Local News

  • Public health training is Thursday

    A training exercise that will bring emergency responders, health officials and others together to collaborate on how to handle a public health emergency will be held Thursday at Shelby Christian Church.

    The Strategic National Stockpile is being hosted by the Kentucky Department of Public Health with the help of officials from the Center for Disease Control.

    Thursday’s exercise will center on dispensing medication to the community, said Jason McDonald, spokesperson for the CDC.

  • Livestock shows kick off 153rd fair

    Since the first Shelby County Fair on Oct. 1, 1842, when a group of farmers got together for a livestock show, farm animals have been a highlight of the fair.

    Well, it's true that's been more than 153 years ago, but we're not counting the first 16 years because the A&M Association wasn't created until then to organize the fair, nor three years when there was no fair, once during the Civil War, once during the Great Depression, and also during World War II.

  • School system hit with Title IX lawsuit

    The mother of a former Collins High School student has filed a Title IX federal lawsuit against the Shelby County Board of Education, alleging that her daughter’s civil rights were violated in a sports program.

    Louisville attorney Ted Gordon filed the suit Tuesday in U.S. District Court’s Louisville Division, on behalf of Keshia Clemons, mother of 14-year-old Tatum Watson.

    The suit also names Collins tennis coach Scott Ricke, principal John Leeper and superintendent James Neihof.


     Shelby County Fiscal Court will hold a special called meeting to close the 2015 Fiscal Year on June 29 at 8:30 a.m.

    “The fiscal court always has a special meeting at the end of the fiscal year to close out the current fiscal year budget and to pay year-end bills,” said Rob Rothenburger, Shelby County judge-executive.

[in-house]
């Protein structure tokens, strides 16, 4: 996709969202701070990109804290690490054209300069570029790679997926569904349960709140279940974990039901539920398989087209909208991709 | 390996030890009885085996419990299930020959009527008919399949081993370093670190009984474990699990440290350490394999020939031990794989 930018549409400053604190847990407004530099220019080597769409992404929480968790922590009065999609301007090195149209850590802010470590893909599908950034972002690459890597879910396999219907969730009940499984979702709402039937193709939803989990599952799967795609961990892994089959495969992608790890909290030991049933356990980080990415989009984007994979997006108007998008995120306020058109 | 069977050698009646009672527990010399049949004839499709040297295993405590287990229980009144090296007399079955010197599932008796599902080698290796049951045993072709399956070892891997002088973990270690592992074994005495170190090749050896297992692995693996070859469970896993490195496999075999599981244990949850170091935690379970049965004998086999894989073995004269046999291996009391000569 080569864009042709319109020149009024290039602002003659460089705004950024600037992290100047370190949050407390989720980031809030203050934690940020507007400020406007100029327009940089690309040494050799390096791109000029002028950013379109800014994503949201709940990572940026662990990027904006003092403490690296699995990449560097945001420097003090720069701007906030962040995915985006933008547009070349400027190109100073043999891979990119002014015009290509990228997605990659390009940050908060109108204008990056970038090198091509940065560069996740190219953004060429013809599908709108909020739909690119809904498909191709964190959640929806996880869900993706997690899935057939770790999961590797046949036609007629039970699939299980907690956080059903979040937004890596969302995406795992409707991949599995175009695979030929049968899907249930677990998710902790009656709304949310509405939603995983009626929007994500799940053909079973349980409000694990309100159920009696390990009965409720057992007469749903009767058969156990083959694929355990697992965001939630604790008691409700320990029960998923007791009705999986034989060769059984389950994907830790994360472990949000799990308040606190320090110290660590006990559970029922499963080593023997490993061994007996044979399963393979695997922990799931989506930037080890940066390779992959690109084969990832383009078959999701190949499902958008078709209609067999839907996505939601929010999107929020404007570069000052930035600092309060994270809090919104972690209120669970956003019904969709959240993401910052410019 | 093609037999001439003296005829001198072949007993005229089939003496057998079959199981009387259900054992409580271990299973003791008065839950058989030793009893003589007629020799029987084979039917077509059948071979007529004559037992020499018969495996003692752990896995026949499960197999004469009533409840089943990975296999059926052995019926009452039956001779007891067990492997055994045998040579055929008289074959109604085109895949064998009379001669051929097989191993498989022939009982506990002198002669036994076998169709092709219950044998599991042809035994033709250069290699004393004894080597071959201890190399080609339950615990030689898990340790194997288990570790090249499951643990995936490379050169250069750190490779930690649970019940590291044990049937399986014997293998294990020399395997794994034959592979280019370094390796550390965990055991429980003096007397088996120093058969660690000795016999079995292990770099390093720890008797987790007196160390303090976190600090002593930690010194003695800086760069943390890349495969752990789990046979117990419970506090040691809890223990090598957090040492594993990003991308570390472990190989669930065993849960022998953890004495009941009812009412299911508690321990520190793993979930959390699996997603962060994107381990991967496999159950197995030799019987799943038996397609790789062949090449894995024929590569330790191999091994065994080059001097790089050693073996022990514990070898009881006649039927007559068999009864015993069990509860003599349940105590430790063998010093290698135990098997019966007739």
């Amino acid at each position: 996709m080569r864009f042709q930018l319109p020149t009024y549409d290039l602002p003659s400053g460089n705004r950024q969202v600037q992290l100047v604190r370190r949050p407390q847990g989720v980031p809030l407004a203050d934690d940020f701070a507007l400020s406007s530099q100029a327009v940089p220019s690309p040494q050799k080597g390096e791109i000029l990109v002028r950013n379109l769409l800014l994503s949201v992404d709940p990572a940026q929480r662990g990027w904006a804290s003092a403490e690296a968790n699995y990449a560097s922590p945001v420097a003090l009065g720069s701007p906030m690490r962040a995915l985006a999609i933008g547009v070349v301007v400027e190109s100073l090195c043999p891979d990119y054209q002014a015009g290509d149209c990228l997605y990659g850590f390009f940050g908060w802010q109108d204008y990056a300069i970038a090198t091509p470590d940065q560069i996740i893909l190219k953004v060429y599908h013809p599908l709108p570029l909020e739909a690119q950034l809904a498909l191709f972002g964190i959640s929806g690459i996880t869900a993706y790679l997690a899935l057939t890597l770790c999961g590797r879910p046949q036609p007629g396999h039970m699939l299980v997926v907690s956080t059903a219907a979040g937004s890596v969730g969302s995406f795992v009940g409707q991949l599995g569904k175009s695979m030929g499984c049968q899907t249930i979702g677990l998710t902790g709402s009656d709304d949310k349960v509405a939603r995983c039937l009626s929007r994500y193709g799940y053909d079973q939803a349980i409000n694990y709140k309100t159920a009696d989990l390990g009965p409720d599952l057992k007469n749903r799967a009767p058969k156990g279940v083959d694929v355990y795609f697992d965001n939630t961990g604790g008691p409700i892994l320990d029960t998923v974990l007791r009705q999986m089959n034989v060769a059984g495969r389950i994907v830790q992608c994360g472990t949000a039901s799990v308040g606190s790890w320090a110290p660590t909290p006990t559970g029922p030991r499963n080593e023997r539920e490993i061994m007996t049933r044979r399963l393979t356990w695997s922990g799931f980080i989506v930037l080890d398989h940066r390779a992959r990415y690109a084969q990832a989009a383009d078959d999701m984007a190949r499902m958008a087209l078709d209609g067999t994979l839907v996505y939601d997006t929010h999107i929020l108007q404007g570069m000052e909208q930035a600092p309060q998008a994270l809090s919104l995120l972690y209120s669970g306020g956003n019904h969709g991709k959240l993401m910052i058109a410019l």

The meeting will be held outside of normal meeting times, which usually occur the first and third Tuesdays of the month at 7:00 p.m. and 10:00 a.m., respectively.


  • SHELBY COUNTY FAIR HORSE SHOW: Show ends as one of best ever

     Despite the high temperatures plaguing the later half of last week, the Shelby County Fair Horse Show stuck with the motto “The show must go on.”

    Spanning four days, hundreds of horses and riders flocked to Shelbyville to take part in the annual event to help kick off the Shelby County Fair.

    Picking up the big prize Saturday night, the Five Gaited Championship, was Melinda Moore of Arrowhead Farms in Lawrenceburg riding Sabotage, a horse that she’s only had for about a year.

  • SHELBY COUNTY SCHOOL BOARD – Student fees, classroom supplies an area of concern

    The divisive topic of student fees and supplies came to the forefront Thursday in the Shelby County Board of Education meeting, as board members debated possible solutions to ease the financial burden placed on parents, while simultaneously considering the classroom needs of teachers.

    “I feel sorry for the parents that are having to pay a ton of money, plus buy all this other stuff,” said board member Joanna Freels, a retired school teacher.

  • Board approves $1 million for unmet needs

    Despite a nearly hour-long debate on the topic, the Shelby County Board of Education ultimately voted in favor of approving the district’s unmet needs, which included a list of priorities that totaled just more than $1 million.

    Susan Barkley, Director of Finance, said the funding for the priorities would come from the district’s unassigned fund balance in the General Fund.

  • 153RD SHELBY COUNTY FAIR: Demolition Derby highlights new fair events

     Food, rides, animals, car shows, drag races and more. The Shelby County Fair kicks off Monday and there’s no slowing down the event.

    And the 153rd event will feature an old favorite.

    “We’re also bringing back the demolition derby, which I think will be some big things this year,” said Ray Tucker, president of the Fair Board.

    The demolition derby will replace some of the tractor and truck pull events, which Tucker said were getting a little too expensive.

  • Horse show sizzles

    Opening night of the Shelby County Fair Horse may not have enjoyed a large spectator turnout, but the 75 or so people in the stands made up for quantity with quality.

    For a small crowd, they managed to make plenty of noise, whooping and hollering loudly enough to earn a gold star for audience enthusiasm.

    That gusto got through to both horses and riders, who showed great form and resiliency, with 21 classes, that included some new faces, plus lot of well-loved favorites.

  • Car crashes into Governor’s Square

    A Shelby County man was injured Thursday afternoon when his car crashed through the front of a vacant building in Governor’s Square shopping center.

    Shelbyville Police say that they still don’t know that caused Danny Hardin, 64, to run through the building, located at 196 Governor’s Square, between Christ Community Church and Paradise Spirits and Fine Wines at about 12:30 p.m.